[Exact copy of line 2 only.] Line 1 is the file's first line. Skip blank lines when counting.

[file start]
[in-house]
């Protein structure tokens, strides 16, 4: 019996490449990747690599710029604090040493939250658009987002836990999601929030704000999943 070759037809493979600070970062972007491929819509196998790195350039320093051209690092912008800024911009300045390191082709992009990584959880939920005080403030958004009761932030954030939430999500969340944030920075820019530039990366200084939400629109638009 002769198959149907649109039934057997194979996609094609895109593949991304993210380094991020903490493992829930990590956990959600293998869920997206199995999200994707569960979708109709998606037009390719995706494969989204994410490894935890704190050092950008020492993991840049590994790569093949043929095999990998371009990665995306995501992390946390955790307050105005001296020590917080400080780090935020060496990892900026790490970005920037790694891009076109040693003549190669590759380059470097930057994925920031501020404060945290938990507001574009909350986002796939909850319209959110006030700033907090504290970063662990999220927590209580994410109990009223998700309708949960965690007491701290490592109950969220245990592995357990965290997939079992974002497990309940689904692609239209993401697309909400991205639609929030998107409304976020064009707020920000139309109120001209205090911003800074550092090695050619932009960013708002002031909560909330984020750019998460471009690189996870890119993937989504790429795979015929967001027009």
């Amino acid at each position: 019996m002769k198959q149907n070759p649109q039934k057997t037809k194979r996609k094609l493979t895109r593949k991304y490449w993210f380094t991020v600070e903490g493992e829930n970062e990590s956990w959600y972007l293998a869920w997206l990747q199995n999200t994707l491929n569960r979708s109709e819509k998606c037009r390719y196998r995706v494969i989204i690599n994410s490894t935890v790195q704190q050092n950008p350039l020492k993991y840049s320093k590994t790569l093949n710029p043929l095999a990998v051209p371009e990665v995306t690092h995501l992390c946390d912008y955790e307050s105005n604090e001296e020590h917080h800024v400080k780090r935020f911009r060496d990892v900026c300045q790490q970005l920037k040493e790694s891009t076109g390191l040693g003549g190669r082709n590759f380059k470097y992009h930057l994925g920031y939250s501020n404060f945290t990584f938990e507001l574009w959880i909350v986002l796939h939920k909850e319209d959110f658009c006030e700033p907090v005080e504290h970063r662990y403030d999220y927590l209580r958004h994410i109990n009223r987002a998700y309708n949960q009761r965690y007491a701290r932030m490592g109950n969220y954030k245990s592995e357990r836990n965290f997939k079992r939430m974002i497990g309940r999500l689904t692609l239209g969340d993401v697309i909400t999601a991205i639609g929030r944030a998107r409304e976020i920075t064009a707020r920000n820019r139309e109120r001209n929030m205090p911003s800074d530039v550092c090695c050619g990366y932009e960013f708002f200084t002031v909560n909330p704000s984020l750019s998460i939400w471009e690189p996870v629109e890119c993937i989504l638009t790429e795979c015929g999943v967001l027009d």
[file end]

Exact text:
């Protein structure tokens, strides 16, 4: 019996490449990747690599710029604090040493939250658009987002836990999601929030704000999943 070759037809493979600070970062972007491929819509196998790195350039320093051209690092912008800024911009300045390191082709992009990584959880939920005080403030958004009761932030954030939430999500969340944030920075820019530039990366200084939400629109638009 002769198959149907649109039934057997194979996609094609895109593949991304993210380094991020903490493992829930990590956990959600293998869920997206199995999200994707569960979708109709998606037009390719995706494969989204994410490894935890704190050092950008020492993991840049590994790569093949043929095999990998371009990665995306995501992390946390955790307050105005001296020590917080400080780090935020060496990892900026790490970005920037790694891009076109040693003549190669590759380059470097930057994925920031501020404060945290938990507001574009909350986002796939909850319209959110006030700033907090504290970063662990999220927590209580994410109990009223998700309708949960965690007491701290490592109950969220245990592995357990965290997939079992974002497990309940689904692609239209993401697309909400991205639609929030998107409304976020064009707020920000139309109120001209205090911003800074550092090695050619932009960013708002002031909560909330984020750019998460471009690189996870890119993937989504790429795979015929967001027009």